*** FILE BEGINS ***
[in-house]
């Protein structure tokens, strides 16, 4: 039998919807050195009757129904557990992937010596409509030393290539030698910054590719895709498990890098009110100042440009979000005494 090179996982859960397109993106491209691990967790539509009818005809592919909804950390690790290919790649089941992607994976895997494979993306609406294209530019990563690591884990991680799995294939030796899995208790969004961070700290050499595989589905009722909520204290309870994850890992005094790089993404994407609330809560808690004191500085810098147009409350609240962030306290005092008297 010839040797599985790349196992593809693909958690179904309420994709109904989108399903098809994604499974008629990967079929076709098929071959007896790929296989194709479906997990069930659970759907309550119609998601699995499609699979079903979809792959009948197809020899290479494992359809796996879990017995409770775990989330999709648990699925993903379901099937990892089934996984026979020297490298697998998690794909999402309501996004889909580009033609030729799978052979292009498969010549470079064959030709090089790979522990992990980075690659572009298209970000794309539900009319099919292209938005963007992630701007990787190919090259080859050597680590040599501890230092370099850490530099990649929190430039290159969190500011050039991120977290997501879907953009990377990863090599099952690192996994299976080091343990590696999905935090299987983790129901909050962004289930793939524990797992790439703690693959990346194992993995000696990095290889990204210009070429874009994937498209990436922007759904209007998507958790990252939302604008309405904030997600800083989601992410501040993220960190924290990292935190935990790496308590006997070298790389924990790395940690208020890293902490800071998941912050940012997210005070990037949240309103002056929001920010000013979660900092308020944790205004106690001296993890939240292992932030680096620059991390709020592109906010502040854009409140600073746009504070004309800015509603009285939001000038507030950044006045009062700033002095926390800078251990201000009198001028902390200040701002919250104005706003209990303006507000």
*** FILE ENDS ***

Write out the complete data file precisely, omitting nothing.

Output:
[in-house]
């Protein structure tokens, strides 16, 4: 039998919807050195009757129904557990992937010596409509030393290539030698910054590719895709498990890098009110100042440009979000005494 090179996982859960397109993106491209691990967790539509009818005809592919909804950390690790290919790649089941992607994976895997494979993306609406294209530019990563690591884990991680799995294939030796899995208790969004961070700290050499595989589905009722909520204290309870994850890992005094790089993404994407609330809560808690004191500085810098147009409350609240962030306290005092008297 010839040797599985790349196992593809693909958690179904309420994709109904989108399903098809994604499974008629990967079929076709098929071959007896790929296989194709479906997990069930659970759907309550119609998601699995499609699979079903979809792959009948197809020899290479494992359809796996879990017995409770775990989330999709648990699925993903379901099937990892089934996984026979020297490298697998998690794909999402309501996004889909580009033609030729799978052979292009498969010549470079064959030709090089790979522990992990980075690659572009298209970000794309539900009319099919292209938005963007992630701007990787190919090259080859050597680590040599501890230092370099850490530099990649929190430039290159969190500011050039991120977290997501879907953009990377990863090599099952690192996994299976080091343990590696999905935090299987983790129901909050962004289930793939524990797992790439703690693959990346194992993995000696990095290889990204210009070429874009994937498209990436922007759904209007998507958790990252939302604008309405904030997600800083989601992410501040993220960190924290990292935190935990790496308590006997070298790389924990790395940690208020890293902490800071998941912050940012997210005070990037949240309103002056929001920010000013979660900092308020944790205004106690001296993890939240292992932030680096620059991390709020592109906010502040854009409140600073746009504070004309800015509603009285939001000038507030950044006045009062700033002095926390800078251990201000009198001028902390200040701002919250104005706003209990303006507000």